Let us try out the idea that there is supposed to be at least one possible world where decisive evidence of God exists. Now, is this evidence that God exists in that specific world? God does not with any world make up a whole.
Now, there would have to be decisive evidence in at least one world, that God exists in all worlds, or else such evidence that God exists but not in any one world. But how does such evidence end up in any world? God does not break into pieces, one of which could be identifiably deposited in some world. Much less could the fullness of God dwell in bodily form (notwithstanding what the Bible says; at best a divine person can incarnate, but not the divine nature in itself). So how do we move from evidence in a world, to conclusions outside of all worlds, when our only access to transworld logical space is in abstraction?
For God is not a general category, neither an instance of a different category; so whatever logic might say about necessary transpace existence, being abstract, might prove God to be possible, but it is also possible that we can't even decide whether God is possible.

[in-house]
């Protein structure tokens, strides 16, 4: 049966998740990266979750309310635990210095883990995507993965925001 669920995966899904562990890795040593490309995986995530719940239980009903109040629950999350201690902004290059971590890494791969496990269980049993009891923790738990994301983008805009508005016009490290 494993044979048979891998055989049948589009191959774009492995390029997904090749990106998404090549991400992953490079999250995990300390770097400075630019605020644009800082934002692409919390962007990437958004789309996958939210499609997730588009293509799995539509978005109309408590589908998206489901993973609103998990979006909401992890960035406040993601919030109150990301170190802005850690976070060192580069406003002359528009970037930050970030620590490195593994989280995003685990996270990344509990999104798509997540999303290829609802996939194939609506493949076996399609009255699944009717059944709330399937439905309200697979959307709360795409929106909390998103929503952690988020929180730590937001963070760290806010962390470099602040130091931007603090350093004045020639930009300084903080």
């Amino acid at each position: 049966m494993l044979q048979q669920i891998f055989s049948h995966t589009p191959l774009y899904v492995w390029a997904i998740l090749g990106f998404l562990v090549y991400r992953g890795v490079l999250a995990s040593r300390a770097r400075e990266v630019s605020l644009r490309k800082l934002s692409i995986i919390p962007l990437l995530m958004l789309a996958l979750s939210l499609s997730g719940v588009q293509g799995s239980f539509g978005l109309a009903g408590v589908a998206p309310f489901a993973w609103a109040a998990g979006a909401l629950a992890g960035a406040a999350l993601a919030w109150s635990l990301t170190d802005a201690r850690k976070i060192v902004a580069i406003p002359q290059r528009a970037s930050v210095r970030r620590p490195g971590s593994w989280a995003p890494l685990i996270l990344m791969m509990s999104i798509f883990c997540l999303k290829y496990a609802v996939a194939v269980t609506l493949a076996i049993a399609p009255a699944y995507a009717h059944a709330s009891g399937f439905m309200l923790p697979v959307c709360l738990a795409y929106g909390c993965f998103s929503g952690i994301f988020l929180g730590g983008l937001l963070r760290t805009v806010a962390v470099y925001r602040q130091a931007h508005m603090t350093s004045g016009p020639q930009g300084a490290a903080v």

I personally am suspicious even of the Catholic/hesychastic wish, because how could I in the flow of time, recognize that I saw through a glass darkly before, but now I see God face to face? How can the "qualia" of eternity change in experience? It would be more intelligible to say that there is beatific vision always, and what changes is our honesty with ourselves about it. But then you would want to prove that this vision exists. You need no extra proof of it for yourself; but for other people... And then either they always know or not, too, the moment of honesty is not yours and if they honestly don't know, that doesn't mean there's something else wrong with them.